There are dozens of different reasons for a person to want to achieve mental and physical wellness. Wellness in your body and mind can lead to a better quality of life, longevity, and reduce the chances of diseases. While there are many different ways for a person to achieve wellness, one of the most popular is through physical activity like exercise.
Exercise isn't just about losing weight or building muscle— it's also about keeping healthy, and that can mean keeping healthy down to the genetic level. Previously on the blog, we've talked about the 'Effects of Exercise on Your Genes'. Optimizing your exercise according to your genetic makeup is one way to maximize the endeavour in order to reach your fitness goals. However, while physical activity is important, a high-intensity workout may not be for everyone. That's where yoga comes in.
Mind Body Interventions
The practice of yoga stands out from traditional exercise because it's what we call a mind-body intervention (MBI). MBIs include yoga, Tai Chi, and Qi Gong. Rather than focusing purely on the physical aspect of the exercise, MBIs as a practice include the mind through mindfulness and meditation. This approach to wellness in both the mind and body has several benefits, many of which are only now beginning to be discovered.
'The Spiritual Benefits of Yoga' on Daydreaming in Paradise puts a spotlight on yoga's intangible advantages. Yoga's benefits go beyond the physical, and experts have proven time and again that the practice is able to alleviate depression, anxiety, and even insomnia. Most practitioners of yoga approach it and other MBIs as a lifestyle rather than a single, discrete activity, and recent research has proven that the benefits of this holistic approach are evident even on the genetic level. You can read about how mediation changes gene expression in this blog post.
Yoga and Your Genes
Ask any yoga practitioner and they'll sing the praises of how the practice has improved their lives. But beyond outward lifestyle changes, the benefits of yoga are able to manifest even in our very cells. Research by Ivana Buric, a doctoral student at Coventry University in the United Kingdom, and others, took a systematic review of studies that used gene expression analysis in MBIs. The researchers found that overall, the practice of MBIs led to a downregulation of nuclear factor kappa B (NF-kB). NF-kB is the first step in gene expression and is responsible for translating stress into inflammation, which when left unchecked may lead to depression or diseases like obesity when combined with other lifestyle factors.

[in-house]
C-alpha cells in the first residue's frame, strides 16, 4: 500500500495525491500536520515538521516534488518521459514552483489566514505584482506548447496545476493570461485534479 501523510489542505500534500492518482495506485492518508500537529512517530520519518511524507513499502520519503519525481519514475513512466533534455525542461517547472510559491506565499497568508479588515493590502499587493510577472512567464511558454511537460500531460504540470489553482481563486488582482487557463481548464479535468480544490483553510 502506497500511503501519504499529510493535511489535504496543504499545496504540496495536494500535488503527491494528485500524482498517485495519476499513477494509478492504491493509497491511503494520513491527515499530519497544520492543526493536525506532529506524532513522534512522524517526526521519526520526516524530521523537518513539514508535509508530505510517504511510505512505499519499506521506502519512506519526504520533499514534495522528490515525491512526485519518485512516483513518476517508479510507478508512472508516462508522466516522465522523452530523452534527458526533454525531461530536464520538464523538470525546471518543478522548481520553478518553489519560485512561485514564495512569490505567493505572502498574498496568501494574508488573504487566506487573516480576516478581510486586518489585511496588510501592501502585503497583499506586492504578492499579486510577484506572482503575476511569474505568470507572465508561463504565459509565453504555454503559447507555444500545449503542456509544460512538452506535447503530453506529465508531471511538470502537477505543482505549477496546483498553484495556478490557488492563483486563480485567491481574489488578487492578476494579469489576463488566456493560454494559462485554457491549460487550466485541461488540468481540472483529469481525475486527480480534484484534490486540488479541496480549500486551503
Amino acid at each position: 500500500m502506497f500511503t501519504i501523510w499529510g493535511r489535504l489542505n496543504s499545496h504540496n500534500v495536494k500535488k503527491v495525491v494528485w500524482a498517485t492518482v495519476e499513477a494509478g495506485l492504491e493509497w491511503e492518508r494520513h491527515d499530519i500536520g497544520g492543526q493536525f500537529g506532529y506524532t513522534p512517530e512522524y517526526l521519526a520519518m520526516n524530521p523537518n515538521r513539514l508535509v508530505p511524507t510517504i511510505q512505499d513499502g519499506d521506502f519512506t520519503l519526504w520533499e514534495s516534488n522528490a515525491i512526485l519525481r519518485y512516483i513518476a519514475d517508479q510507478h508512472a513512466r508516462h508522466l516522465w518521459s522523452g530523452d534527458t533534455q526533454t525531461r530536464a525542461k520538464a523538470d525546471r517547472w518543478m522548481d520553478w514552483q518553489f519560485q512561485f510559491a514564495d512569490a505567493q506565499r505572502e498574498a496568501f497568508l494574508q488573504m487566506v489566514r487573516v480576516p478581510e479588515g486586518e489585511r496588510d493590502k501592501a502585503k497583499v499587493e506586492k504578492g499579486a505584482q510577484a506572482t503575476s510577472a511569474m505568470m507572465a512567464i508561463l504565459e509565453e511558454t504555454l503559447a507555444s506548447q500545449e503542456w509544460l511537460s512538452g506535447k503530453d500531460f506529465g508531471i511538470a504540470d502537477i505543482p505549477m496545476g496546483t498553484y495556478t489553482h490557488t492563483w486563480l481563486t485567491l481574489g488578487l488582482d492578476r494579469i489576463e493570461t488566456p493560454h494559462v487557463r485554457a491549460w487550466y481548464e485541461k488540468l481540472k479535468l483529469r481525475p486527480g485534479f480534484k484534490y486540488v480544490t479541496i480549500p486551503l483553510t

Continuous exposure to stress can result in chronic inflammation. Your body’s inflammatory response can eventually start damaging healthy cells, tissues, and organs. Over time, this can lead to DNA damage, tissue death, and internal scarring. MBIs may help in the reversal of the "molecular signature" of chronic stress, leading to better overall wellness.
Buric isn't the only researcher looking at the effects of MBIs on your gene expression. Researchers at the Benson-Henry Institute for Mind/Body Medicine at the Massachusetts General Hospital and Beth Israel Deaconess Medical Center Subjects trained 26 adults who had no prior experience with MBIs in this type of meditation for eight weeks.
They found that the participants' responses were the exact opposite of the flight or fight reaction that usually occurs during stress, including a reduction in inflammation. John Denninger of Harvard Medical School is also conducting a five-year study on the effects of yoga and meditation on 210 participants who experience chronic stress, as a follow-up to his work that found that MBIs actually "switch on" and "switch off" genes related to immunity and stress.
While many of the studies of yoga's effects on the genetic level are still only beginning, it's clear that the practice has a positive effect on people experiencing stress. All the more reason for you to take that yoga mat out and do a little meditation of your own.
Your inherited genes aren’t static and their expression can be changed via lifestyle changes. Embracing techniques like yoga and meditation combined with healthy eating can reverse the pro-inflammatory gene expression pattern and a reduce the risk of inflammation-related diseases.
Guest post by Alexis Riley.